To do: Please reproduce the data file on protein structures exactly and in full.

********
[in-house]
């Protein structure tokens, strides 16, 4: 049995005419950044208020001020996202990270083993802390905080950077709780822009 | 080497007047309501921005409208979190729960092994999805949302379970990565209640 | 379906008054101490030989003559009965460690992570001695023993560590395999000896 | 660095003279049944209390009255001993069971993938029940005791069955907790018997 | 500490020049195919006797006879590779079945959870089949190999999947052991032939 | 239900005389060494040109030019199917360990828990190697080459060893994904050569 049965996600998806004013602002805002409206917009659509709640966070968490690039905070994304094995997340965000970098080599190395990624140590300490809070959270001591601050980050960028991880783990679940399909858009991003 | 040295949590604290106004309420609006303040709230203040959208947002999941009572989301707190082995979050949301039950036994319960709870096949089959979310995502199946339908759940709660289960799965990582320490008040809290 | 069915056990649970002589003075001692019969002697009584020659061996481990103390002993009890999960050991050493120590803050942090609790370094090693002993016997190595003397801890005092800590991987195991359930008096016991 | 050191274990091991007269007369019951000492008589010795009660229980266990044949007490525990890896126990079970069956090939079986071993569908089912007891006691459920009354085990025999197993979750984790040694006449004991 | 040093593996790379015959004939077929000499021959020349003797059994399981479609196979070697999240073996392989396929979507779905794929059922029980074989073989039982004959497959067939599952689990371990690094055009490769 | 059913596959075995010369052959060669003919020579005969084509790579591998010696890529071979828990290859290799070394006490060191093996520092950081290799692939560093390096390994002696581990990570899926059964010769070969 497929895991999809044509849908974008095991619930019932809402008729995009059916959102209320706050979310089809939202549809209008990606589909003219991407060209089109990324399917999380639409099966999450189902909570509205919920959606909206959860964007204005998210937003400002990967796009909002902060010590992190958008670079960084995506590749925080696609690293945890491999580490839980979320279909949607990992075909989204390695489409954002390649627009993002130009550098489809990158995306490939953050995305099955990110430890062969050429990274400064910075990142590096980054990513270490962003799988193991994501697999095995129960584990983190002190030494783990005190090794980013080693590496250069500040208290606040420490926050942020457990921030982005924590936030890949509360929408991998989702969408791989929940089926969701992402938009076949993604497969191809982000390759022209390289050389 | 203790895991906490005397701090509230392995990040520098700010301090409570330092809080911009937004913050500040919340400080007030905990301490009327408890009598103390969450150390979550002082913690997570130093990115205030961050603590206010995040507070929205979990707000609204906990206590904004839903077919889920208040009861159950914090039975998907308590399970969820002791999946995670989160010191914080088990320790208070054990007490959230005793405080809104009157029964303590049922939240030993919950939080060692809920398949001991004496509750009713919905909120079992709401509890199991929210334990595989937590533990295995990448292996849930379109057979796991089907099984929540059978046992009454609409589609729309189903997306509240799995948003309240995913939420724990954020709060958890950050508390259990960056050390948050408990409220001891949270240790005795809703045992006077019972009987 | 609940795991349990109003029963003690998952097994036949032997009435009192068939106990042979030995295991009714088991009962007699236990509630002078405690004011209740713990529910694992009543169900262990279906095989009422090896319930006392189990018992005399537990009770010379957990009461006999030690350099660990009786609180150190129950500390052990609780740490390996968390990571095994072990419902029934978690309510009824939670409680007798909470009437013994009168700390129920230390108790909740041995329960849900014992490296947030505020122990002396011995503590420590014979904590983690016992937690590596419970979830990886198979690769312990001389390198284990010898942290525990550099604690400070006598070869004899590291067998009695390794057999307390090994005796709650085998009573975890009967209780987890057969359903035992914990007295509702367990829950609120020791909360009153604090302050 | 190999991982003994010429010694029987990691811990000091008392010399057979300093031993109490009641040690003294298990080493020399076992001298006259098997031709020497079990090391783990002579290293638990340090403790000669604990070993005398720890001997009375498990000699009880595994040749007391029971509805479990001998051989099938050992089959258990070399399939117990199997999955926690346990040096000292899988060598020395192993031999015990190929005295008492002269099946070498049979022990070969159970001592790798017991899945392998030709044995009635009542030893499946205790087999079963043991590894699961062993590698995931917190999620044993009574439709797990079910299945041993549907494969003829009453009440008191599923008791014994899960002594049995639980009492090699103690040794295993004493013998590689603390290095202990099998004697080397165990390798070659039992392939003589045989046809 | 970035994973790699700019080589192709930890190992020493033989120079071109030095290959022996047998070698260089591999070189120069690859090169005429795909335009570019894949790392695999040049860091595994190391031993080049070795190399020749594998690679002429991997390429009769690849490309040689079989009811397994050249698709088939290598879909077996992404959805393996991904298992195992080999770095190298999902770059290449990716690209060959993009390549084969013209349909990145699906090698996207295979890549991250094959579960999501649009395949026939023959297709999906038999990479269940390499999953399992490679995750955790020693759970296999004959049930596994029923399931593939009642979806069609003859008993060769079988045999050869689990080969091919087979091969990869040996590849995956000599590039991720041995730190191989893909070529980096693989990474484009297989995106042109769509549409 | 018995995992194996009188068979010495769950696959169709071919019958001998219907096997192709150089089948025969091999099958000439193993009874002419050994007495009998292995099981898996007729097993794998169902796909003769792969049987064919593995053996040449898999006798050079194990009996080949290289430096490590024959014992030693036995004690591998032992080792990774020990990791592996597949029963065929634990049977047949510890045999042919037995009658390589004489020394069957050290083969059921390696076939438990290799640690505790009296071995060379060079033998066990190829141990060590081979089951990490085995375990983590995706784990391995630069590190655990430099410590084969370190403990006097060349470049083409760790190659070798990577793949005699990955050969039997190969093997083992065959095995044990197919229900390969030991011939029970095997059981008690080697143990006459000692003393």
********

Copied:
[in-house]
């Protein structure tokens, strides 16, 4: 049995005419950044208020001020996202990270083993802390905080950077709780822009 | 080497007047309501921005409208979190729960092994999805949302379970990565209640 | 379906008054101490030989003559009965460690992570001695023993560590395999000896 | 660095003279049944209390009255001993069971993938029940005791069955907790018997 | 500490020049195919006797006879590779079945959870089949190999999947052991032939 | 239900005389060494040109030019199917360990828990190697080459060893994904050569 049965996600998806004013602002805002409206917009659509709640966070968490690039905070994304094995997340965000970098080599190395990624140590300490809070959270001591601050980050960028991880783990679940399909858009991003 | 040295949590604290106004309420609006303040709230203040959208947002999941009572989301707190082995979050949301039950036994319960709870096949089959979310995502199946339908759940709660289960799965990582320490008040809290 | 069915056990649970002589003075001692019969002697009584020659061996481990103390002993009890999960050991050493120590803050942090609790370094090693002993016997190595003397801890005092800590991987195991359930008096016991 | 050191274990091991007269007369019951000492008589010795009660229980266990044949007490525990890896126990079970069956090939079986071993569908089912007891006691459920009354085990025999197993979750984790040694006449004991 | 040093593996790379015959004939077929000499021959020349003797059994399981479609196979070697999240073996392989396929979507779905794929059922029980074989073989039982004959497959067939599952689990371990690094055009490769 | 059913596959075995010369052959060669003919020579005969084509790579591998010696890529071979828990290859290799070394006490060191093996520092950081290799692939560093390096390994002696581990990570899926059964010769070969 497929895991999809044509849908974008095991619930019932809402008729995009059916959102209320706050979310089809939202549809209008990606589909003219991407060209089109990324399917999380639409099966999450189902909570509205919920959606909206959860964007204005998210937003400002990967796009909002902060010590992190958008670079960084995506590749925080696609690293945890491999580490839980979320279909949607990992075909989204390695489409954002390649627009993002130009550098489809990158995306490939953050995305099955990110430890062969050429990274400064910075990142590096980054990513270490962003799988193991994501697999095995129960584990983190002190030494783990005190090794980013080693590496250069500040208290606040420490926050942020457990921030982005924590936030890949509360929408991998989702969408791989929940089926969701992402938009076949993604497969191809982000390759022209390289050389 | 203790895991906490005397701090509230392995990040520098700010301090409570330092809080911009937004913050500040919340400080007030905990301490009327408890009598103390969450150390979550002082913690997570130093990115205030961050603590206010995040507070929205979990707000609204906990206590904004839903077919889920208040009861159950914090039975998907308590399970969820002791999946995670989160010191914080088990320790208070054990007490959230005793405080809104009157029964303590049922939240030993919950939080060692809920398949001991004496509750009713919905909120079992709401509890199991929210334990595989937590533990295995990448292996849930379109057979796991089907099984929540059978046992009454609409589609729309189903997306509240799995948003309240995913939420724990954020709060958890950050508390259990960056050390948050408990409220001891949270240790005795809703045992006077019972009987 | 609940795991349990109003029963003690998952097994036949032997009435009192068939106990042979030995295991009714088991009962007699236990509630002078405690004011209740713990529910694992009543169900262990279906095989009422090896319930006392189990018992005399537990009770010379957990009461006999030690350099660990009786609180150190129950500390052990609780740490390996968390990571095994072990419902029934978690309510009824939670409680007798909470009437013994009168700390129920230390108790909740041995329960849900014992490296947030505020122990002396011995503590420590014979904590983690016992937690590596419970979830990886198979690769312990001389390198284990010898942290525990550099604690400070006598070869004899590291067998009695390794057999307390090994005796709650085998009573975890009967209780987890057969359903035992914990007295509702367990829950609120020791909360009153604090302050 | 190999991982003994010429010694029987990691811990000091008392010399057979300093031993109490009641040690003294298990080493020399076992001298006259098997031709020497079990090391783990002579290293638990340090403790000669604990070993005398720890001997009375498990000699009880595994040749007391029971509805479990001998051989099938050992089959258990070399399939117990199997999955926690346990040096000292899988060598020395192993031999015990190929005295008492002269099946070498049979022990070969159970001592790798017991899945392998030709044995009635009542030893499946205790087999079963043991590894699961062993590698995931917190999620044993009574439709797990079910299945041993549907494969003829009453009440008191599923008791014994899960002594049995639980009492090699103690040794295993004493013998590689603390290095202990099998004697080397165990390798070659039992392939003589045989046809 | 970035994973790699700019080589192709930890190992020493033989120079071109030095290959022996047998070698260089591999070189120069690859090169005429795909335009570019894949790392695999040049860091595994190391031993080049070795190399020749594998690679002429991997390429009769690849490309040689079989009811397994050249698709088939290598879909077996992404959805393996991904298992195992080999770095190298999902770059290449990716690209060959993009390549084969013209349909990145699906090698996207295979890549991250094959579960999501649009395949026939023959297709999906038999990479269940390499999953399992490679995750955790020693759970296999004959049930596994029923399931593939009642979806069609003859008993060769079988045999050869689990080969091919087979091969990869040996590849995956000599590039991720041995730190191989893909070529980096693989990474484009297989995106042109769509549409 | 018995995992194996009188068979010495769950696959169709071919019958001998219907096997192709150089089948025969091999099958000439193993009874002419050994007495009998292995099981898996007729097993794998169902796909003769792969049987064919593995053996040449898999006798050079194990009996080949290289430096490590024959014992030693036995004690591998032992080792990774020990990791592996597949029963065929634990049977047949510890045999042919037995009658390589004489020394069957050290083969059921390696076939438990290799640690505790009296071995060379060079033998066990190829141990060590081979089951990490085995375990983590995706784990391995630069590190655990430099410590084969370190403990006097060349470049083409760790190659070798990577793949005699990955050969039997190969093997083992065959095995044990197919229900390969030991011939029970095997059981008690080697143990006459000692003393």